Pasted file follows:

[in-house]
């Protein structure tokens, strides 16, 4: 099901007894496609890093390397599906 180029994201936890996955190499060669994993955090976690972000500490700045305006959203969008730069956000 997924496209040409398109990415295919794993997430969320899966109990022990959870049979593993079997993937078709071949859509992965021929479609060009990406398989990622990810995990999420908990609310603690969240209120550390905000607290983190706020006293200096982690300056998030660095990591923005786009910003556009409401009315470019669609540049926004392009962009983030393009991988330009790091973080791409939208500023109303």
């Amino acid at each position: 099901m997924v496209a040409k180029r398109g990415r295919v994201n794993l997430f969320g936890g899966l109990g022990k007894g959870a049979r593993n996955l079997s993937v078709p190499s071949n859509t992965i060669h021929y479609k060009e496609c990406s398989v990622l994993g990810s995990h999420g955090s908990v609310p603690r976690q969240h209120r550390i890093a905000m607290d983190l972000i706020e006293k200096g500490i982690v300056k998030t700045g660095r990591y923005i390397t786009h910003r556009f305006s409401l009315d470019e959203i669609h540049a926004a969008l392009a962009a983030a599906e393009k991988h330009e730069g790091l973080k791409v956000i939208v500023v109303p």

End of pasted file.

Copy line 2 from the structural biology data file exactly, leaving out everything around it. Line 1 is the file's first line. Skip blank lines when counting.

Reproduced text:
């Protein structure tokens, strides 16, 4: 099901007894496609890093390397599906 180029994201936890996955190499060669994993955090976690972000500490700045305006959203969008730069956000 997924496209040409398109990415295919794993997430969320899966109990022990959870049979593993079997993937078709071949859509992965021929479609060009990406398989990622990810995990999420908990609310603690969240209120550390905000607290983190706020006293200096982690300056998030660095990591923005786009910003556009409401009315470019669609540049926004392009962009983030393009991988330009790091973080791409939208500023109303």